Stars and Dust, the new album by Songs of Water (out in June), is not easy listening — which is not to say it’s un easy listening. But these 10 tracks demand attention, from the first staccato notes (hammered dulcimer, I think) of “11 Miles.”
The album is a journey, transportive and transformative. Its songs breathe and leap, they evoke hope and profess a sense of waking into life — into the beauty, tragedy and mystery of it all. “11 Miles” builds in washes of melody, surges of percussion and a chorus of voices. “What I thought was just a moment became 500 years,” sings songwriter Stephen Roach. And though the band was Roach’s inspiration, Stars and Dust is “the result of intense collaboration by Elisa Rose Cox, Michael Pritchard, Greg Willette, Jon Kliegle, Luke Skaggs (son of bluegrass legend Ricky Skaggs) and Roach (cousin to the flat-picking guitar great Tony Rice),” according to a press release.
The album took three years to complete, and the work is evident in tracks like “Evergreen.” Lush instrumentation and heartfelt lyrics create a kind of intensity and compressed intimacy while breaks of near quiet — a tightly-bowed fiddle or cello, a resonant dulcimer — allow for white space before the next pummeling wave of melody. The song is lovely without being concerned with loveliness. It abandons preciousness for dissonant sounds and unusual treatments of instruments, allowing those less-pretty textures to share real estate with the rounded notes and dulcet tones.
The heart leaps at “Golden Summer,” a track the captures the feeling of endless days and buttery light. (“I will set the table and pour the tea / together we will laugh at the notion of impossibility,” Roach sings.) The beat drives the song, but this isn’t the expected drum kit. Shakers, bells, claps, boney chatters and booming thumps propel the song behind the tender lyric.
The album’s title track is a shift of mood. Slower and bittersweet, it’s more searching than melancholy. Still, the rich strings — a viola, maybe — are poignant and the artfully placed harmony vocals lend a dark shimmer. It ends with this: “I feel the earth beneath my feet / and the stars they seem so far away / Still I wait for the breath of God.” Themes of environmental destruction, disconnect from nature and human loneliness seem as prevalent here as religion.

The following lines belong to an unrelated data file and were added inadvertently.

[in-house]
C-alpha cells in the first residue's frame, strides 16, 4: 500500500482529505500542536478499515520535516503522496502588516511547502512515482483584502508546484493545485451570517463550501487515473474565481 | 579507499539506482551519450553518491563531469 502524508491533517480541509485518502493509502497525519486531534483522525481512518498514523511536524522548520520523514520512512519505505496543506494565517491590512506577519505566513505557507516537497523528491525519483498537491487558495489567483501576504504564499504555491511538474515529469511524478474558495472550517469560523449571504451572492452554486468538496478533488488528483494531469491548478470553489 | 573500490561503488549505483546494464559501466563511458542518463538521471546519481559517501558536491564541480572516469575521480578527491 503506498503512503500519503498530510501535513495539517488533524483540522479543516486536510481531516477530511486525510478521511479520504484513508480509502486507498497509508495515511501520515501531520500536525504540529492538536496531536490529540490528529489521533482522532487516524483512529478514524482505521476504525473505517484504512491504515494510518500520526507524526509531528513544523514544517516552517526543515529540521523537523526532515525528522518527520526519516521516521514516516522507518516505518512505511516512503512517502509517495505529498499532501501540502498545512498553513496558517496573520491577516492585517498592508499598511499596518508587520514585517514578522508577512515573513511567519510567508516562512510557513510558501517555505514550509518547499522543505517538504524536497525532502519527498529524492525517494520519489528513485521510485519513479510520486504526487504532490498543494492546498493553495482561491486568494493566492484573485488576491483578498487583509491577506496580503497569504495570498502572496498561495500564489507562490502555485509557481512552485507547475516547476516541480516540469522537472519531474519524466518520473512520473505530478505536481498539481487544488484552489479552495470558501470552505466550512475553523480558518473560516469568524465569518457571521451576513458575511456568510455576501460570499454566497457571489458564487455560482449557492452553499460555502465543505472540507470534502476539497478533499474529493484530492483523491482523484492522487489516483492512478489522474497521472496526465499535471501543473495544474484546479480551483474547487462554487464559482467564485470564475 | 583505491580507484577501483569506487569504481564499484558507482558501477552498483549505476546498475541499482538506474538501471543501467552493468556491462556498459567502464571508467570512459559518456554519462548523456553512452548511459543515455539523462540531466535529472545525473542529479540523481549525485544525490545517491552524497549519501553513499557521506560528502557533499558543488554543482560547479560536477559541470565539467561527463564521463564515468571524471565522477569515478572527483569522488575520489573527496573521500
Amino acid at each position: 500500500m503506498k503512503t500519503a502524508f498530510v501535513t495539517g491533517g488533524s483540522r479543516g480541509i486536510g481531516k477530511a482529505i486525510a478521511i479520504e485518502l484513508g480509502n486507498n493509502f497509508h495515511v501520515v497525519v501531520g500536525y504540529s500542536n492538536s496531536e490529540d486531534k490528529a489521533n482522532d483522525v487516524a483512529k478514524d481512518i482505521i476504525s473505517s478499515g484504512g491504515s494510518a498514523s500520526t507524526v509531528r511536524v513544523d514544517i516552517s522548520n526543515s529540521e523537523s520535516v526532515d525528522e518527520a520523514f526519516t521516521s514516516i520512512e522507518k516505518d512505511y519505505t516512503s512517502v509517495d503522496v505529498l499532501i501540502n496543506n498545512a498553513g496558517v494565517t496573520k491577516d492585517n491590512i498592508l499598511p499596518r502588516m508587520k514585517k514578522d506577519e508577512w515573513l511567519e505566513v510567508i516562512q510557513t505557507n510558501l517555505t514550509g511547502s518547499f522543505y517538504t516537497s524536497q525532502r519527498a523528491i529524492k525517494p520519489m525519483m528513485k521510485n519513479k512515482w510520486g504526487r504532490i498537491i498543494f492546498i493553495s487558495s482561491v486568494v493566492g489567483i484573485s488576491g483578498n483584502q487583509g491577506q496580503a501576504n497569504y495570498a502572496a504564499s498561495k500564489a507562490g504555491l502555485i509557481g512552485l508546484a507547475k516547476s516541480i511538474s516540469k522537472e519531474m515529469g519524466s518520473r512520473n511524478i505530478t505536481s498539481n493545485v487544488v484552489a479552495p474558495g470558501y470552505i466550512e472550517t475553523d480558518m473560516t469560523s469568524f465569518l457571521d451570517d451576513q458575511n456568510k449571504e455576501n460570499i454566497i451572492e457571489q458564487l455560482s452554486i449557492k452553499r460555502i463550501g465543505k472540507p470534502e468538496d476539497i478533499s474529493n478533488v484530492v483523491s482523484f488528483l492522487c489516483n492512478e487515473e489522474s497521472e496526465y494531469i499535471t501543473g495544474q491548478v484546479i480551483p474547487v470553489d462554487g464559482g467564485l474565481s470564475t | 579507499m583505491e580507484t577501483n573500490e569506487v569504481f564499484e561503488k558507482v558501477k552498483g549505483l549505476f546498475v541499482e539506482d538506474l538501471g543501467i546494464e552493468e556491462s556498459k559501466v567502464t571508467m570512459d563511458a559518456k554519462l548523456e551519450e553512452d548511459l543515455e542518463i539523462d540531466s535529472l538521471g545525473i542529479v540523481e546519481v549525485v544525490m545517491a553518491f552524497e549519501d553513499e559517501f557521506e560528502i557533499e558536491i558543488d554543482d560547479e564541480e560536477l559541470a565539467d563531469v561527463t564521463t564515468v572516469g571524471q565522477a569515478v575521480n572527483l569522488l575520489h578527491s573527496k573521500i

“She’s Only Sleeping” flows directly from the final notes of “Stars and Dust,” but quickly establishes its own nocturnal mood. As an instrumental track, it allows the musicians to create sonic palettes with a full range of textures. Songs of Water is known for seeking out and incorporating exotic instruments — this is a song that would surely be fun to watch live for the array of instruments onstage.
The galloping and uplifting “Reverie” has hints of Afrobeat. Charming and warm, it’s a perfect illustration of its dreamy name. That track is the album’s shortest; it’s followed by the temperamental “Ashe” — at over six minutes, the longest offering of the collection. That song, spooky and jittery, recalls the spirit of experimentation of Violent Femmes, circa Hallowed Ground. So, Milwaukee post-punk meets the snaky, shimmying sounds of Free Planet Radio meets the devotional mysticism of The Sabri Brothers.
“Just ask the birds, you don’t need words to understand,” Roach sings in the delicate “Strangely Beautiful.” Soft and close, the song feels like a complete world — a music box captured in a snow globe. That’s part of the magic of Songs of Water: The ability to inhabit both the microcosm and the macrocosm and to move seamlessly between the two. Here, ethereal strings and gentle hand drums swoop and pulse, suspended in space.
Though the track “Ghost” doesn’t feel particularly haunted, it is infused with gauzy notes that drift across chattery beats and vibrant keys. There’s something so solid about the instantly recognizable sound of a piano in a field of lesser-known instrument voices.
Stars and Dust ends with “Chiaroscuro,” the title an a term in visual art for strongly contrasting darks and lights. To think of the song, a swooning and prancing instrumental, in those terms evokes a sort of synesthesia. Where are the darks and lights in the music? In the mood, the play of heavy and soft intensities? Or in loud vs. soft or fast vs. slow? The high, trilling voice of the dulcimer or the metallic luster of the cymbals? Or is it enough that all of those experiences can be felt in the course of a five minute composition? Ultimately, not only has Songs of Water crafted a thoughtful album with a hero’s journey as its arc, the band has presented a moving multisensory collection.
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